According to the reports of Planning Commission of India, cities contribute about 63% of country’s GDP and ironically one-third of population of an average city lives in slums. It is strange that in most cities though the voting percentages of the urban poor sections is higher than the middle and the upper-middle classes, unfortunately their issues and problems largely remain politically and administratively neglected. In the light of upcoming assembly elections, Society for Participatory Research in Asia (PRIA) and Forum for Informal Urban Poor Workers (FIUPW) have collectively made an attempt to highlight the key issues of the urban informal workforce and raise some critical demands for their betterment in the form of an election manifesto. (For detailed manifesto kindly check the link)
This is a sincere effort to put forth and bring to light their issues for the consideration of political parties with a request to include them in their respective election manifestos. All the recommendations in this document have been made after multilevel in-depth discussions and in close collaboration with the representatives and groups of informal workers.
In light of the above, PRIA and FIUPW organized ‘Assembly of Informal Urban Workers’ at ‘The Seminar Hall, Constitution Club of India’, New Delhi, on 10th October, 2013. The sole objective of the Assembly was to present the manifesto to political parties contesting the upcoming Assembly elections. More than 250 participants were there to attend democratic assembly. Present crowd had mixed composition of individuals from community, federations, associations, NGOs, civil society and political parties. Indeed it was great platform to share issues, needs, problems and expectations of informal workers. Eminent political leaders Mr. Prashant Bhushan (AAP), Mr. Anurag Saxena CPI (M), Mr. Dhirendra Sharma (CPI) and Mr. Anand Sahu (BJP) were there to address public queries.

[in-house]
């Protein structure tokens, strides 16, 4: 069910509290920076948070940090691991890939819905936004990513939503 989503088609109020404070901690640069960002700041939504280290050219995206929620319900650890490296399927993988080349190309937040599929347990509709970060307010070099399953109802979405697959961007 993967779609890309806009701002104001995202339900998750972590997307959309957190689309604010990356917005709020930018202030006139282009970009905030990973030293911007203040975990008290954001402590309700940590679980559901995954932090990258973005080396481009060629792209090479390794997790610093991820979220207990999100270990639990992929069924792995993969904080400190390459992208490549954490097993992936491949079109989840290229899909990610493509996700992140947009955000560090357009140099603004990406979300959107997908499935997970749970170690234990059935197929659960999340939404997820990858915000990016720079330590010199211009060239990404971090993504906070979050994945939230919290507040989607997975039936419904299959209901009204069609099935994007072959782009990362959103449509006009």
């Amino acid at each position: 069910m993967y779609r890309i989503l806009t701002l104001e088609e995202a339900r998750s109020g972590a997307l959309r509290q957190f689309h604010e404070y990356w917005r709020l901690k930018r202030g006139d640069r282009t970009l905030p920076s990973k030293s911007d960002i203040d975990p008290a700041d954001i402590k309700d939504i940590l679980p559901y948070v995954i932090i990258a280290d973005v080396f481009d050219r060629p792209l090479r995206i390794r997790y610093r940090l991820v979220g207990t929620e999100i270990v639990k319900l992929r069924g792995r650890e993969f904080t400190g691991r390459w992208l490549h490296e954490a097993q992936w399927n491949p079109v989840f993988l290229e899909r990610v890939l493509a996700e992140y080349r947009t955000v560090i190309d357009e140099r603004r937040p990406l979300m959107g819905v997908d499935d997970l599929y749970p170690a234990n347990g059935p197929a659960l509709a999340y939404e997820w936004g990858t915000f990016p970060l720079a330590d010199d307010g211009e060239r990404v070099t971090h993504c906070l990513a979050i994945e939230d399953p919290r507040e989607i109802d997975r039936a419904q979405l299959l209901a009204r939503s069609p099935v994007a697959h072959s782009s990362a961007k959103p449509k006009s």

All political representatives agreed on note that construction workers, domestic workers, workers in farmhouses, hawkers and manual labourers need special attention because of their pitiable socio-economic condition. They also reassured they will support in the workers’ struggle for survival and expresses solidarity with the informal workers in the fight for their rights.
Overall, politicians representing various political parties across the spectrum had expressed their support and solidarity to the issues and concerns emerging in the assembly of informal workers. Some of them wished to incorporate demands into their manifestos, while the others highlighted the grim realities marring the informal sector in India and expressed their solidarity with the workers in the fight for their rights.
The dialogue between people and politicians was a success as two-way/bottom-up communication was established. Issues concerning the day to day lives of informal workers were taken into cognizance by their leaders and their redressal was ensured.
Even though it is too early to declare this assembly as successful – the political parties have shown a positive response and have assured to extend all possible support to address the issues, as soon as possible. But it was indeed a democratic attempt to raise voices of informal settlers.